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In this section, you’ll find information to enhance your understanding of Israel, Judaism and her people through websites based on the people, places and things of interest to the region and its relations with broader aspects to the world. See the agencies which operate in Israel and the support groups which help her. Take an armchair traveler’s look at some of the sites of Israel, as seen through web sites of people who want to keep you in the loop and in the know. Expand your practical knowledge and your spiritual mind as you delve beneath the surface, emerging with an enhanced appreciation for all things Israel. Check the sidebar under the subject: “Surf” for more behind-the-scenes looks.
Learning beforehand the language of the country you plan to visit can help to enhance the experience you will encounter while there.
Hebrew is both the modern and ancient language of the Jewish people. Hebrew is written and read from right-to-left. Its alphabet consists of twenty-two letters, along with ten vowels (nikkud), which are a series of dots and lines which can appear within, beneath, above, or beside each corresponding letter. The vowels are usually seen in later versions of the Torah, although they are not used in most other printed matter. The Hebrew alphabet uses two different scripts — one for printed text, such as in newspapers, magazines, and the Torah; the other is used for handwritten effects, such as letters of correspondence, etc. Several of the Hebrew letters take a different format when they appear at the end (“Sof,” in Hebrew, means “end”; the term for the final-end form of a particular letter uses the given name of that letter, plus the term “Sofit” added to it). A few letters take different sounds, depending upon placement of a dot within its center, but they are still counted as a singular letter within the alphabet. The name given in Israel for a class for non-Hebrew speakers learning the language in-country is known as “Ulpan”.
Here is a very good primer from Hebrewpod101 to learn to read and write the Hebrew alphabet:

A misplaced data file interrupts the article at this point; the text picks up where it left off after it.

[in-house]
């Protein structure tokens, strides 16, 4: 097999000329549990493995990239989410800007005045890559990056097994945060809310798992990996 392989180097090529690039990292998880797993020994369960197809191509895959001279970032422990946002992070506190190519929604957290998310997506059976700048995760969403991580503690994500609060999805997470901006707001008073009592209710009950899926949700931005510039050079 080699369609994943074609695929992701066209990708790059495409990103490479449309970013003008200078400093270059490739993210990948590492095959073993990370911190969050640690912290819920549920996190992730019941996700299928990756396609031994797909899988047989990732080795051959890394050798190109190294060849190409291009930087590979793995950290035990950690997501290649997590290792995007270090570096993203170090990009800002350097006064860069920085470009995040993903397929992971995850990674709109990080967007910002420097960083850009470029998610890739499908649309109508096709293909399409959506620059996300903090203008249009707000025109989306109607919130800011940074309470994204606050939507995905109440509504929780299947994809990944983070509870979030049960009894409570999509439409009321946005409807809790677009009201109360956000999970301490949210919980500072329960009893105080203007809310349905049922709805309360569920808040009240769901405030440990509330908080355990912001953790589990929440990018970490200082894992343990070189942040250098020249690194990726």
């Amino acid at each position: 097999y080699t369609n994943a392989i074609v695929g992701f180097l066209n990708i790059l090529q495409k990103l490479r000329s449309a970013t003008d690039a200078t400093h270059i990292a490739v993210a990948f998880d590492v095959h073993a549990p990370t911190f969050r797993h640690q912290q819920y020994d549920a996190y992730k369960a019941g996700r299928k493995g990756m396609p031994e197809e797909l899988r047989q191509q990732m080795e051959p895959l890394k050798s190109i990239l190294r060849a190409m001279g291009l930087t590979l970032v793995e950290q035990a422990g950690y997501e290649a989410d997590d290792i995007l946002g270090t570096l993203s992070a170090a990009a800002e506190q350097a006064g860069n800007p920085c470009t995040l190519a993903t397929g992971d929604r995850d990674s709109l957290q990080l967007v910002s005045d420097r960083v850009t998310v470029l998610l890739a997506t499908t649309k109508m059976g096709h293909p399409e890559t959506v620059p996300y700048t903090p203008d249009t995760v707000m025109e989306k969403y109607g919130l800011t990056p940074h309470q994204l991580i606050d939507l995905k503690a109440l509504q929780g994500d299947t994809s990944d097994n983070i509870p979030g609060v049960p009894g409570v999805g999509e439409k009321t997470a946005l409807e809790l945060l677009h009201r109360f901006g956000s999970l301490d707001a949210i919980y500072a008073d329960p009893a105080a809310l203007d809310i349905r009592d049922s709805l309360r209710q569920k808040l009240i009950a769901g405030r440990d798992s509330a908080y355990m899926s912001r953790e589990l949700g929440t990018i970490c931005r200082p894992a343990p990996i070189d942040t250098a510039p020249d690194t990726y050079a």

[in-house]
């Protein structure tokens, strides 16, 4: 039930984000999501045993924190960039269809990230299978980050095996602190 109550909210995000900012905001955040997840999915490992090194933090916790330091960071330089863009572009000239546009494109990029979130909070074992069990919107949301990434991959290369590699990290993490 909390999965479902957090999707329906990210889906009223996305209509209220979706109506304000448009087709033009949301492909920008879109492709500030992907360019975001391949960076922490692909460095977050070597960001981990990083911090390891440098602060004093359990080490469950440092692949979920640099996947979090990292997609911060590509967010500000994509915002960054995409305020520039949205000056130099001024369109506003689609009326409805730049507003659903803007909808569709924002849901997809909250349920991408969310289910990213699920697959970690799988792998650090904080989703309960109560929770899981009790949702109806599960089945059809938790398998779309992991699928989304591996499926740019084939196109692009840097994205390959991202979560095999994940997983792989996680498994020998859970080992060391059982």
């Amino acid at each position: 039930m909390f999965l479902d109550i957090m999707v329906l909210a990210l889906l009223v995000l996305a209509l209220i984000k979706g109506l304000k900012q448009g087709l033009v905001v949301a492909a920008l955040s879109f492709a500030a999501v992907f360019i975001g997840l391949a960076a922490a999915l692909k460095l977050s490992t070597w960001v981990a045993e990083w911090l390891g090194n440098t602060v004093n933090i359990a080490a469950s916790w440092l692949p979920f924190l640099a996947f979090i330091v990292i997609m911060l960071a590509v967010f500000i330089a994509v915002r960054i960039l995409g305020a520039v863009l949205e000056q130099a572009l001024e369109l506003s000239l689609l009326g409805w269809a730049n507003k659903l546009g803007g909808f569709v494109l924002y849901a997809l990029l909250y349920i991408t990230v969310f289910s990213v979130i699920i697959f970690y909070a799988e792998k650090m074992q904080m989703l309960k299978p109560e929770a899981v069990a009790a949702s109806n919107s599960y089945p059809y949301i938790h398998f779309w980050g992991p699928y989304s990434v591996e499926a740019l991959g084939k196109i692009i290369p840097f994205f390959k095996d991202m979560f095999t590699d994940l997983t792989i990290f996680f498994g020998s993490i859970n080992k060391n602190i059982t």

Hostels are budget-suitable accommodations built in mind for travelling youth, individuals, and even families, looking for economical arrangements with their own, unique amenities to offer, as well. Some might offer communal living in dormitory style rooms with bunkbeds, and singular kitchen and bathroom facilities for all, while others might offer private rooms, or larger group facilities.
Israel’s hostel program, the Israel Youth Hostels Association, was established in 1937 under the government’s Ministry of Education portfolio, and it is an active member of the Hostelling International global network of some 4,000 hostels operating in over 60 countries.
Israel Youth Hostels Association:
Israeli kibbutzim are a unique phenomena pegged to an idealistic vision of an egalitarian society built on equality of rights, equivalent distribution of labor, and the collective outlook of a society’s members working together for the good of all. This is known as the Socialistic society, which Israel saw as its way to combine the contributive endeavors of all to the shared societal growth and concerns of the whole. The method undertaken helped to establish a strong society of industry, labor, agronomy, and governance for the fledgling growth in the re-establishment of a booming nation for the Jewish state. These societies are still found in collective establishments dotted throughout Israel, in combination with the burgeoning free-market society engulfing the overall country, as a whole. Here, people still live as active participants of their societal enclave, working either within or without its bounds. Many have established guest hotels, where you’ll mingle with other guests and kibbutzim members (Kibbutzim being the plural of Kibbutz).
Kibbutz Hotel Chains:
Friendly tour-guides with wide-ranging options: overnights, made-to-orders, more!
http://shalomisraeltours.com – Mobility-friendly, winery tours, Kibbutz hotels, more!
gamintraveler(dot)com – Ruben Arribas’s travel blog, Gamin Traveler, has great information for travelers, and this post hits up all the best ideas for shoestring-budget ways to get around, practically free.
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